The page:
According to recent studies alcoholism is a disease that affects not only the addicted person but it also affects their families as well. Many children who grow up in homes where one or both parents are alcoholics or abuse alcohol will in time need to have help in sorting out all of the issues associated with a parent or parents that abuse alcohol. Sometimes children of alcoholics are physically, sexually and emotionally abused. Even when there is no outward abuse the child growing up in an alcoholic family suffers damage.
Once a parent is on the road to living in an addicted state the need to drink supersedes the ability to care for the child. The children become innocent bystanders unable to make sense of their world. These children may grow up to abuse alcohol or have some problems with alcohol use. These children may also show trouble with handling their anger, low self esteem, an inability to trust, feelings of guilt and some form of depression. Stevens, P 20005)It has been argued that any individual related to an alcoholic may have problems related to that alcoholism, even the grandchildren of alcoholics. Much information has to be gathered on this group, the number of children in the United States that fall into this group is estimated at 34 million. Often times these children marry into families which alcoholism is a problem. (Seefeidt, R 1992). Many of the children from these families share alike dysfunctions. Along with keeping the family secret, they learn to deny, that there is a problem.
Pain is a way of life for most of these children. Somehow the children in these families find a way to cope with the fact that the parent or parents are not able to maintain a stable environment (Stevens, P 2005) These parents have an even harder time meeting the emotional, educational, and social needs of their children. Parental alcohol abuse often present potentially long-term behavioral, social and psychological problems for these children. Depression, anxiety. And conduct disorders, as well as the development of rigid and inflexible coping skills.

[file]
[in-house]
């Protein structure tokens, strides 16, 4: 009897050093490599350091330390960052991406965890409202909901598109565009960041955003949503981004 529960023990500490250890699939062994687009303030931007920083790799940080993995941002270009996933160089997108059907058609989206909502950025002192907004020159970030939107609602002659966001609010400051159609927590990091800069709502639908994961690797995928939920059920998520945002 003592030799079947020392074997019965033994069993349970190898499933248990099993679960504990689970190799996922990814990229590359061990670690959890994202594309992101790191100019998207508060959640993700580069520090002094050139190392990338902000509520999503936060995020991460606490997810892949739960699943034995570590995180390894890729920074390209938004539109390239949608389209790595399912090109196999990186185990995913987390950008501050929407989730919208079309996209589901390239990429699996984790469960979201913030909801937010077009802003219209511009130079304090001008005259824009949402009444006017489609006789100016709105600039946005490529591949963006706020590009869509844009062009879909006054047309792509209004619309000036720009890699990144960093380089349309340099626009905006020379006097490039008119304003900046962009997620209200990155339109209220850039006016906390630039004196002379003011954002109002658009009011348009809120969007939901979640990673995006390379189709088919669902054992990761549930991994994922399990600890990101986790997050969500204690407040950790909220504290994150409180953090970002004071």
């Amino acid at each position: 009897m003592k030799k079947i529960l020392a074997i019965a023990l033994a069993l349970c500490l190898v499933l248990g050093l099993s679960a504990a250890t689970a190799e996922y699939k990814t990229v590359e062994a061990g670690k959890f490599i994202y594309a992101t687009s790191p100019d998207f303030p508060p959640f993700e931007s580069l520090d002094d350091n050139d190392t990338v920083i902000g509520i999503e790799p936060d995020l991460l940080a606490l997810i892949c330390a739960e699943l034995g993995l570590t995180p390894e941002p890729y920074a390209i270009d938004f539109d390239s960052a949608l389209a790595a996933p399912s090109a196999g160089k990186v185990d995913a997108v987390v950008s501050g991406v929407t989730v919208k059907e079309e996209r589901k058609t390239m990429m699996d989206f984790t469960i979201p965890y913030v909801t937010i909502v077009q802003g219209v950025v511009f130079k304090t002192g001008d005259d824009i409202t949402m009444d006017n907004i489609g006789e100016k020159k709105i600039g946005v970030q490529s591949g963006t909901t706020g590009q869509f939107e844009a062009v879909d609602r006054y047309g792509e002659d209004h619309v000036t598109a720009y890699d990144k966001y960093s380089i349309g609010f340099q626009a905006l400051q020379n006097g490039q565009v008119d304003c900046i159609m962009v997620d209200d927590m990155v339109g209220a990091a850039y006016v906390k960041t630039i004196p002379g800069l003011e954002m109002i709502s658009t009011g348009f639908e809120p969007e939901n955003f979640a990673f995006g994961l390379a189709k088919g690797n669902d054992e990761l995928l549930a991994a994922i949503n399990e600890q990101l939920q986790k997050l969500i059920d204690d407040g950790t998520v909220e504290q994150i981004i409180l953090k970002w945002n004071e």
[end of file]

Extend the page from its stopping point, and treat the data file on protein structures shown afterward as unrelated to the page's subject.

Some practitioners in the mental health field make the conclusion that these children are psychologically unhealthy due to the family’s alcoholism alone. (Stout, L 1996). It has been found that only a small portion of these young people receive any type of professional counseling services. It is not clear all of the effects of parent alcohol abuse on children, but it must be noted that the sooner counseling is started the better chance the child coming from this environment will have when they reach their teenage years.
It is important to understand that the family who has an alcoholic member has alcoholism”. Alcoholism controls all of the behaviors in the family. Because of denial the family may blame factors outside the family for their problems. (Herzog, C 2000) Children need the skills that will help them deal with the effects of the disease. Alcohol abuse is multigenerational-This disorder is often passed from one generation to the next; continuing the cycles of pain and misery. (Herzog,C, 2002 ). Studies are being conducted to try to figure out what kinds of abuse these children suffer.